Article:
In the year 2014, the Common Core will be upon us; at least those of us who live in the 46 States that have signed on. The Common Core Math Standards are a step in the right direction and claim to remove the "mile wide and inch deep" tag the K - 6 math curriculum in most states has been stuck with for some 30 years. The breadth of the math topics has been reduced and the depth of expected understanding has been increased; both good things for any K - 6 student or teacher.

All is not good news, however. Many of the things we currently expect second grade students to do will now be required of first grade students, and so on throughout the grades. These changes have been collectively described as increasing our expectations of what children should achieve, or "upping the standards". The Burlington Free Press recently published an article in which the Vermont State Commissioner of Education advocated for increasing the math standards after a poor showing of math test scores on Statewide math tests.

Why is the focus always on increasing the standards for students and not on doing something to help them increase their accomplishments? Why do we not talk about increasing the math teaching resources, changing the negative, nerdy reputation that math has? Why do we not talk about making math more relevant to the students of today, making it more interesting and accessible?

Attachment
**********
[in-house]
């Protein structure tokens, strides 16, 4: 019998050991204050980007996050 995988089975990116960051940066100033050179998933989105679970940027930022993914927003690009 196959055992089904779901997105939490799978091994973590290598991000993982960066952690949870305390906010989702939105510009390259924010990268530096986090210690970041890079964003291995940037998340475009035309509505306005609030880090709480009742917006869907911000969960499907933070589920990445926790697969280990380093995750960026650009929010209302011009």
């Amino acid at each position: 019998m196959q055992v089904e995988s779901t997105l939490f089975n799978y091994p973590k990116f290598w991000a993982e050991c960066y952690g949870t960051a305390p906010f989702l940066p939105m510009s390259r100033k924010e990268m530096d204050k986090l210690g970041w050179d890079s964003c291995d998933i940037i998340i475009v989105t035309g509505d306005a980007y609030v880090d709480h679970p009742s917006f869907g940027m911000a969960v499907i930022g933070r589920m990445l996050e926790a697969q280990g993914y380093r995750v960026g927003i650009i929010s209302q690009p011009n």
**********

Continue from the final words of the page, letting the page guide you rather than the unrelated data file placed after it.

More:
This is already happening in the lower grades but it has to happen in middle and high schools when students actively choose to study different things; when students can be "hooked" into math classes because it is relevant, interesting, and dare I say it, COOL.

Imagine if HS math teachers were like Vi Hart!      

Wednesday, March 7, 2012

Open Education and Open Education

One of the great things about St. Michael's college is all the incredible workshops the IT folks run for faculty development. One in particular caught my eye today not so much because of the content but because of the title; Open Education Week is March 5 - 12, this week in fact.

My initial reaction was one of amazement because Open Education was all the rage when I first came to the US in 1977. In fact I supervised student teachers at the Olive Elementary School in Arlington Heights, Illinois, which was one of the many schools in the US using this innovative approach to education. The Education Department at the University of Illinois where I was doing my doctoral studies at the time was also one of the leading advocates for Open Education. Luminaries such as Roland Barth, Charles Silberman and Hassett & Weisberg (Open Education: Alternatives Within our Tradition) were widely read by both faculty and education students.